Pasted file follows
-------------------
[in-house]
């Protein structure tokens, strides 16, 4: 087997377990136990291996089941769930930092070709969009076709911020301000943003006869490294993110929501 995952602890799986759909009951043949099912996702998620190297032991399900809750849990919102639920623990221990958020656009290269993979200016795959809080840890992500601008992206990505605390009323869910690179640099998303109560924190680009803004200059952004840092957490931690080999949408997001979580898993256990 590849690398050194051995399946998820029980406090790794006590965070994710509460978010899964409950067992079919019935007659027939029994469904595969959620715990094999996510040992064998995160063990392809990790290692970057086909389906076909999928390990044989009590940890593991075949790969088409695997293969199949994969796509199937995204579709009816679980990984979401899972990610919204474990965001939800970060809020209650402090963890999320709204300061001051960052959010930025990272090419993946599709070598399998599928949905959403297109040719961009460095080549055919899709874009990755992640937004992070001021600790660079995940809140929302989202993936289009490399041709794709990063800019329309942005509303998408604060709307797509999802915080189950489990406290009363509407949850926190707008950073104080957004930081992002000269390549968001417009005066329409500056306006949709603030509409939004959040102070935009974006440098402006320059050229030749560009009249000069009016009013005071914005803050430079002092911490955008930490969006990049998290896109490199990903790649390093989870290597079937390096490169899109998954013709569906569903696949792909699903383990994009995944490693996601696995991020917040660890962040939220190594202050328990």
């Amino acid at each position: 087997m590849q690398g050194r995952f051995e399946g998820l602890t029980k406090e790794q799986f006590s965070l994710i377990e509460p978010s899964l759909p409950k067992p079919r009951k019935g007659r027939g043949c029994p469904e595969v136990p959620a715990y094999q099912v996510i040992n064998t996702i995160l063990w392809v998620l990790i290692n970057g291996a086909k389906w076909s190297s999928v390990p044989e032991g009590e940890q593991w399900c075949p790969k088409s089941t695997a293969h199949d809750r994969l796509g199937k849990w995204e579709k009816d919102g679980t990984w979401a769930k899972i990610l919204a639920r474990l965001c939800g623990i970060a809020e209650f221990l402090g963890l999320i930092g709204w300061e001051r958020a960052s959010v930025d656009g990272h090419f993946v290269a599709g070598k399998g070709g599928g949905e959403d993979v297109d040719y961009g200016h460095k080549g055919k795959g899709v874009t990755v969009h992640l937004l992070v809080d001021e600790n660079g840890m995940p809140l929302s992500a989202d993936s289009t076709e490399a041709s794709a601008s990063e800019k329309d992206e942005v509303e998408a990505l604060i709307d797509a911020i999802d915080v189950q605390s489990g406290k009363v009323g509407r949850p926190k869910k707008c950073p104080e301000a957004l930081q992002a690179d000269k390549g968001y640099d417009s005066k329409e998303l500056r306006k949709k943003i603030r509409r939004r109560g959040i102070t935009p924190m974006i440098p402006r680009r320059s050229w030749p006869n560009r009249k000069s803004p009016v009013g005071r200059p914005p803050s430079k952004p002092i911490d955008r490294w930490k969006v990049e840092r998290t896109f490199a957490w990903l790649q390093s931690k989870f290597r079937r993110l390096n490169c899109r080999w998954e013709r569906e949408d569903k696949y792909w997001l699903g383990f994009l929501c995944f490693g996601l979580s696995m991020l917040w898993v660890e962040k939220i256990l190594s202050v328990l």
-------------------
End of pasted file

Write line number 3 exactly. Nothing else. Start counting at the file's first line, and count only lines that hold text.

């Amino acid at each position: 087997m590849q690398g050194r995952f051995e399946g998820l602890t029980k406090e790794q799986f006590s965070l994710i377990e509460p978010s899964l759909p409950k067992p079919r009951k019935g007659r027939g043949c029994p469904e595969v136990p959620a715990y094999q099912v996510i040992n064998t996702i995160l063990w392809v998620l990790i290692n970057g291996a086909k389906w076909s190297s999928v390990p044989e032991g009590e940890q593991w399900c075949p790969k088409s089941t695997a293969h199949d809750r994969l796509g199937k849990w995204e579709k009816d919102g679980t990984w979401a769930k899972i990610l919204a639920r474990l965001c939800g623990i970060a809020e209650f221990l402090g963890l999320i930092g709204w300061e001051r958020a960052s959010v930025d656009g990272h090419f993946v290269a599709g070598k399998g070709g599928g949905e959403d993979v297109d040719y961009g200016h460095k080549g055919k795959g899709v874009t990755v969009h992640l937004l992070v809080d001021e600790n660079g840890m995940p809140l929302s992500a989202d993936s289009t076709e490399a041709s794709a601008s990063e800019k329309d992206e942005v509303e998408a990505l604060i709307d797509a911020i999802d915080v189950q605390s489990g406290k009363v009323g509407r949850p926190k869910k707008c950073p104080e301000a957004l930081q992002a690179d000269k390549g968001y640099d417009s005066k329409e998303l500056r306006k949709k943003i603030r509409r939004r109560g959040i102070t935009p924190m974006i440098p402006r680009r320059s050229w030749p006869n560009r009249k000069s803004p009016v009013g005071r200059p914005p803050s430079k952004p002092i911490d955008r490294w930490k969006v990049e840092r998290t896109f490199a957490w990903l790649q390093s931690k989870f290597r079937r993110l390096n490169c899109r080999w998954e013709r569906e949408d569903k696949y792909w997001l699903g383990f994009l929501c995944f490693g996601l979580s696995m991020l917040w898993v660890e962040k939220i256990l190594s202050v328990l």